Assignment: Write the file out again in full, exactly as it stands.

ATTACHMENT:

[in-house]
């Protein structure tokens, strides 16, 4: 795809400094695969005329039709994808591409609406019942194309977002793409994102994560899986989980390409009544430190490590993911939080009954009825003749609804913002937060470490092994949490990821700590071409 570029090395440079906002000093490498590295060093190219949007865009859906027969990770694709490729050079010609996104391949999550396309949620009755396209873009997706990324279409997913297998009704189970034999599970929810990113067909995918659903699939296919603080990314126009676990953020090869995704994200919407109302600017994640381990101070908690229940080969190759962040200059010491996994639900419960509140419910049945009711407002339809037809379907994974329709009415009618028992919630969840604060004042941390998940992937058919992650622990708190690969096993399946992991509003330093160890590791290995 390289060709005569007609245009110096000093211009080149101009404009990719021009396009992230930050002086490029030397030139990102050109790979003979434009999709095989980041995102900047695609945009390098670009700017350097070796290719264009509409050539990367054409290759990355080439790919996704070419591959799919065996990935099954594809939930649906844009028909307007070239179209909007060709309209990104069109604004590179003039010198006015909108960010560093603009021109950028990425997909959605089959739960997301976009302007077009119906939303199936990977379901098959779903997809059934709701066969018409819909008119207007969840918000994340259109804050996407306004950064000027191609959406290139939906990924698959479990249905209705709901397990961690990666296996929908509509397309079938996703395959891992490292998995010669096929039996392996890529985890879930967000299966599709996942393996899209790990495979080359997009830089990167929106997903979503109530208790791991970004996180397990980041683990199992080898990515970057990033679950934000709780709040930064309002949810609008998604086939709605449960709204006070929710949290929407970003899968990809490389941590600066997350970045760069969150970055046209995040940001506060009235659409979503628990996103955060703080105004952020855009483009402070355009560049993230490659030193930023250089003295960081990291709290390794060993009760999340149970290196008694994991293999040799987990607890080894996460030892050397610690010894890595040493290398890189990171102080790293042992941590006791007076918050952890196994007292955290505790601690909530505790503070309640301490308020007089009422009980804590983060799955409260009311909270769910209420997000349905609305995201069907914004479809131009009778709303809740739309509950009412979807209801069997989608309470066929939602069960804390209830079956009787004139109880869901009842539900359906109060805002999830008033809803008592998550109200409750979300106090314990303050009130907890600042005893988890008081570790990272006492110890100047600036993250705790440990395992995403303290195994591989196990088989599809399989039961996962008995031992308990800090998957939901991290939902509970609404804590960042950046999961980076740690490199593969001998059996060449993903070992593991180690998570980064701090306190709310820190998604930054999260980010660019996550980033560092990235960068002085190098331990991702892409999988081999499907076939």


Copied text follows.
[in-house]
């Protein structure tokens, strides 16, 4: 795809400094695969005329039709994808591409609406019942194309977002793409994102994560899986989980390409009544430190490590993911939080009954009825003749609804913002937060470490092994949490990821700590071409 570029090395440079906002000093490498590295060093190219949007865009859906027969990770694709490729050079010609996104391949999550396309949620009755396209873009997706990324279409997913297998009704189970034999599970929810990113067909995918659903699939296919603080990314126009676990953020090869995704994200919407109302600017994640381990101070908690229940080969190759962040200059010491996994639900419960509140419910049945009711407002339809037809379907994974329709009415009618028992919630969840604060004042941390998940992937058919992650622990708190690969096993399946992991509003330093160890590791290995 390289060709005569007609245009110096000093211009080149101009404009990719021009396009992230930050002086490029030397030139990102050109790979003979434009999709095989980041995102900047695609945009390098670009700017350097070796290719264009509409050539990367054409290759990355080439790919996704070419591959799919065996990935099954594809939930649906844009028909307007070239179209909007060709309209990104069109604004590179003039010198006015909108960010560093603009021109950028990425997909959605089959739960997301976009302007077009119906939303199936990977379901098959779903997809059934709701066969018409819909008119207007969840918000994340259109804050996407306004950064000027191609959406290139939906990924698959479990249905209705709901397990961690990666296996929908509509397309079938996703395959891992490292998995010669096929039996392996890529985890879930967000299966599709996942393996899209790990495979080359997009830089990167929106997903979503109530208790791991970004996180397990980041683990199992080898990515970057990033679950934000709780709040930064309002949810609008998604086939709605449960709204006070929710949290929407970003899968990809490389941590600066997350970045760069969150970055046209995040940001506060009235659409979503628990996103955060703080105004952020855009483009402070355009560049993230490659030193930023250089003295960081990291709290390794060993009760999340149970290196008694994991293999040799987990607890080894996460030892050397610690010894890595040493290398890189990171102080790293042992941590006791007076918050952890196994007292955290505790601690909530505790503070309640301490308020007089009422009980804590983060799955409260009311909270769910209420997000349905609305995201069907914004479809131009009778709303809740739309509950009412979807209801069997989608309470066929939602069960804390209830079956009787004139109880869901009842539900359906109060805002999830008033809803008592998550109200409750979300106090314990303050009130907890600042005893988890008081570790990272006492110890100047600036993250705790440990395992995403303290195994591989196990088989599809399989039961996962008995031992308990800090998957939901991290939902509970609404804590960042950046999961980076740690490199593969001998059996060449993903070992593991180690998570980064701090306190709310820190998604930054999260980010660019996550980033560092990235960068002085190098331990991702892409999988081999499907076939």